Newcomers and volunteers working together to build more welcoming communities.
Nicholas Keung of the Toronto Star interviews Together Project’s co-directors and match participants on why it is so important for volunteers to offer remote social support in response to COVID-19. “Maintaining social contact is a major challenge for all, but newcomers, particularly refugees, are among the most vulnerable. We want to ensure they have access to accurate information and social connection.” Read more here.
Please see our new COVID-19 Resources page for information on how to offer remote social support to vulnerable newcomers while maintaining social distance and updates on the Coronavirus (COVID-19) pandemic, especially in relation to Together Project’s Welcome Group program.
Topics may include tips on what social distancing looks like in a Welcome Group match, steps that all levels of government are taking to protect residents, suggestions about how to keep kids and adults engaged while staying at home, and anticipated changes in access to refugee services. Read more here.
At the beginning of the year, we launched a new volunteer outreach campaign called “25 in 2020.” Our goal was to engage volunteers from each of Toronto’s 25 wards and we have officially met this goal in just three months! We are also reaching volunteers in 9 of the 11 wards in Peel Region. We would like to thank the 10 city councillors and executive assistants we have met with, who have helped us raise awareness and encourage volunteers to get involved in building more welcoming communities. These councillors are: Councillor Carroll, Ford, Holyday, Layton, Karygiannis, Matlow, Nunziata, Perruzza, Robinson, and Wong-Tam. Thank you also to the Toronto Foundation for your communications support! Stay tuned as we continue to expand our volunteer reach across Toronto and Mississauga!
As a former newcomer to Canada, originally from Syria, I still feel all of the challenges newcomers go through. My family and I suffered a lot, especially when we first arrived. Although I didn’t have the language barrier and although I arrived as a skilled immigrant, it was extremely difficult to find our way. We went through a very hard time. Because of these challenges, I work and volunteer to ensure that other newcomers have a better experience than mine. I volunteered at many different places and then my volunteer position at ACCT turned into full time employment.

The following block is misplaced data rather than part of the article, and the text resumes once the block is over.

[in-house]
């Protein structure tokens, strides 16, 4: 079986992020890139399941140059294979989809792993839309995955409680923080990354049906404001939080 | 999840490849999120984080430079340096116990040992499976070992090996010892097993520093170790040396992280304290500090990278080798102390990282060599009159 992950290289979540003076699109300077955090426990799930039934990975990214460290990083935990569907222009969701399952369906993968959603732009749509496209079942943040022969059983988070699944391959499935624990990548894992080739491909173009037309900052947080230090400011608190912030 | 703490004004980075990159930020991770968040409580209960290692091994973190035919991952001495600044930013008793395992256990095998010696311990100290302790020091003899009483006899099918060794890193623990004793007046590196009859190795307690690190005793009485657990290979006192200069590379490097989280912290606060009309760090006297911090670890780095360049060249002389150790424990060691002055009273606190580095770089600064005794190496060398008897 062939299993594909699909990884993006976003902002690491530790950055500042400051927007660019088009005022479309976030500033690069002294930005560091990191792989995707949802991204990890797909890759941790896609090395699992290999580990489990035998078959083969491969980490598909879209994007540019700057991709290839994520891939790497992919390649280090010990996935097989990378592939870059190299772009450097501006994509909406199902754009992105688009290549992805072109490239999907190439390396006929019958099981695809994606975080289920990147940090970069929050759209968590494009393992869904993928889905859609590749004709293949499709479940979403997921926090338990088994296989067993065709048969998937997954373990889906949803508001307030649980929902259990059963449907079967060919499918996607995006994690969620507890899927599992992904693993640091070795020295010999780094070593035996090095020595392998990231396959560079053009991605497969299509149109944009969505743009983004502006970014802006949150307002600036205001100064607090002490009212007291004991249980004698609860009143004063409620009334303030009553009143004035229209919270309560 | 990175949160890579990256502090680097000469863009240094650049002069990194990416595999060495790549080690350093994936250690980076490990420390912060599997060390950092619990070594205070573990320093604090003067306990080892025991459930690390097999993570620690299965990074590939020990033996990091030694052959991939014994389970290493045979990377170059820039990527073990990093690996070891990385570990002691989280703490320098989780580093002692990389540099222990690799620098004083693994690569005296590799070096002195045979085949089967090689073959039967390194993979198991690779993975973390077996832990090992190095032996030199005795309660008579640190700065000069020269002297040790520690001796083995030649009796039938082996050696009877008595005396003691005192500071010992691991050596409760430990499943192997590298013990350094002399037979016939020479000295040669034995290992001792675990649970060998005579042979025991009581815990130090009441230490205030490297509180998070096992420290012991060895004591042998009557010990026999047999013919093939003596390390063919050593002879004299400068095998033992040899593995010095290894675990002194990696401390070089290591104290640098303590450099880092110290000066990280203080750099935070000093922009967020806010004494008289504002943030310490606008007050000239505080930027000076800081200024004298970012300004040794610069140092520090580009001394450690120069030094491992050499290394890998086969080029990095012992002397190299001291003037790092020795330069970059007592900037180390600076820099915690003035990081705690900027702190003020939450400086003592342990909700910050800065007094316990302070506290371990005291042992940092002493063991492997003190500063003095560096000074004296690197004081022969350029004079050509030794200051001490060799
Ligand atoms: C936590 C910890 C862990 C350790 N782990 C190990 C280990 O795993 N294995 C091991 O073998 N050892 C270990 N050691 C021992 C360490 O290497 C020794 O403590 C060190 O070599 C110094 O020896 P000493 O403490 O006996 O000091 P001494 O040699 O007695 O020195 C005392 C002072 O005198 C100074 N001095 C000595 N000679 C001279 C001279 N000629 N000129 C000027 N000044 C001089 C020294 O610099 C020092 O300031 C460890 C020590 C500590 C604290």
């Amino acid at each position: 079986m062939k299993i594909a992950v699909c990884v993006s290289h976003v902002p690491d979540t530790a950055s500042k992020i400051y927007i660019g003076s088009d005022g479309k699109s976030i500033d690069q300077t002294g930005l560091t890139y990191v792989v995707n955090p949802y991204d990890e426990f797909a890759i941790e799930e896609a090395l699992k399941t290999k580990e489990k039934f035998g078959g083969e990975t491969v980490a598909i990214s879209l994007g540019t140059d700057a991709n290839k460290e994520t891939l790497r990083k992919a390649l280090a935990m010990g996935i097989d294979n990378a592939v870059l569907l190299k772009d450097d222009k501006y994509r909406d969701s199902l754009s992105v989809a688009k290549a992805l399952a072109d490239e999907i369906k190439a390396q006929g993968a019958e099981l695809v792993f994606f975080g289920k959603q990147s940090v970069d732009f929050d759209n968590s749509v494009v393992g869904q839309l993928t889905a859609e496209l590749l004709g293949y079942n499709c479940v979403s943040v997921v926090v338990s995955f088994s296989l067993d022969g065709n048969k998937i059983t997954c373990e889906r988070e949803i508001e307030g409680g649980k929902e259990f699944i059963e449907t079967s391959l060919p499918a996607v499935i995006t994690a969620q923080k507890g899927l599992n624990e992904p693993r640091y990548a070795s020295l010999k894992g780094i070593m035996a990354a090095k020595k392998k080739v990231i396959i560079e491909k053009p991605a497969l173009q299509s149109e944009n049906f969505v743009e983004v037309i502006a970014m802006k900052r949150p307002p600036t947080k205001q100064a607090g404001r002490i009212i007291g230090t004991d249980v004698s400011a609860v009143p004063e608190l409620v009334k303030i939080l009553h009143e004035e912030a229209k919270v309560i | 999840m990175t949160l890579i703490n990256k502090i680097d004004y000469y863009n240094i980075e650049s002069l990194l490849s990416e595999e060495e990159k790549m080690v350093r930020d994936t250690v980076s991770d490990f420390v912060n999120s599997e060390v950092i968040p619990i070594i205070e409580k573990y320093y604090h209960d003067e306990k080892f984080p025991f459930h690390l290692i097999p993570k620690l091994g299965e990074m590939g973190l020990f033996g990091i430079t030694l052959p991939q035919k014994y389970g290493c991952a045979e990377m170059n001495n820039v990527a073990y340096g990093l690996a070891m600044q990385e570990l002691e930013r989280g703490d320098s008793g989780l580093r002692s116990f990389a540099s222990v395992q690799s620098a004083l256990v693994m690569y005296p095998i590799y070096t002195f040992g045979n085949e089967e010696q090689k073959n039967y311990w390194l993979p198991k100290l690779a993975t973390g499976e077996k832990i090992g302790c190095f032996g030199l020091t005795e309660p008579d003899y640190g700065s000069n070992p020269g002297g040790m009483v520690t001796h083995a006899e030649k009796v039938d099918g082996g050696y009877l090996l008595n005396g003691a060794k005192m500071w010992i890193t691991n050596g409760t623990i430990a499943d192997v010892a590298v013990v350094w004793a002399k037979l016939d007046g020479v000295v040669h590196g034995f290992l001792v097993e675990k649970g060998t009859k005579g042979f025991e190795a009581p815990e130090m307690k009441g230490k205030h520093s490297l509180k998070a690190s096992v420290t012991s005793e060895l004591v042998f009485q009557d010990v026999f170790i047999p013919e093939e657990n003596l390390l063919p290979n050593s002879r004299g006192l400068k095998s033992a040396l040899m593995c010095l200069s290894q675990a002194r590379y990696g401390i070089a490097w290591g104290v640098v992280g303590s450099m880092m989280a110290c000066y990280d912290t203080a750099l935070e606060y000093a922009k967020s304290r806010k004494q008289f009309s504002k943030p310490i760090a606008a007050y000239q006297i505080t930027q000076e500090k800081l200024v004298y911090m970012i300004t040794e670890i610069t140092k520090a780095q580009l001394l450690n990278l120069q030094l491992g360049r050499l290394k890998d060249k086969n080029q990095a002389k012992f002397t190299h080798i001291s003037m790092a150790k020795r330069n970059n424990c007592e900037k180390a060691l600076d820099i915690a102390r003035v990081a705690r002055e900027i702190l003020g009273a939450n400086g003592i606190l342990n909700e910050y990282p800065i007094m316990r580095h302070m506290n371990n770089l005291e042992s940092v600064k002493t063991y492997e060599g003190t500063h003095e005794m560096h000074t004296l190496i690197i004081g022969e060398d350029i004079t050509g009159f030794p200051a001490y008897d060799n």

I believe in Together Project’s work and that’s why I got more involved. Through the Welcome Group program, volunteers have an inside look at the newcomer experience. They get to know another culture’s perspective and way of thinking and this helps expand the volunteers’ world view. The newcomers have a chance to learn about Canada not from a book but from real Canadians who build their understanding of this country one experience at a time. This is what I love most about Canada; the culture of accepting others and welcoming them. I call this, “The Canadian Dream.”
Having done a lot of work from the perspective of new citizens who have been in Canada for a number of years, I’m interested in the experience of people who have just arrived. The days of waiting a generation for an immigrant or refugee to feel a sense of belonging are over. These days, we need methods and means that really accelerate integration and inclusion. There are huge benefits for Canadians to participate in programs like the Welcome Group program. There is something so tangible and empowering about making a difference in the lives of people you come to know well. The responsibility of making people feel like they belong is no longer left just to arrivals but it is also the responsibility of the receiving community, whether that is a community of corporate volunteers, a sports team, a faith group or a group of neighbours and friends. Read moreRead More
Dr. Juanne Nancarrow Clarke, professor of anthropology and sociology at Wilfred Laurier University, and Taylor Marlow, M.A. graduate in sociology, have just published new research on the needs, challenges, and best practices in refugee sponsorship and resettlement in Canada. Their research found an “outpouring of care, commitment and organizing [which] demonstrates the potential capacity of volunteers to fill gaps in the Government and community services available for newcomers in Canada.” One of their five examples of innovative approaches in the sector was Together Project’s Welcome Group Model. The researchers say Together Project “demonstrates the creative ways that the private sponsorship approach (connecting citizens with refugees during initial resettlement) can be effectively adapted to other streams of newcomers.” Read more of their findings here: http://bit.ly/2RELGPD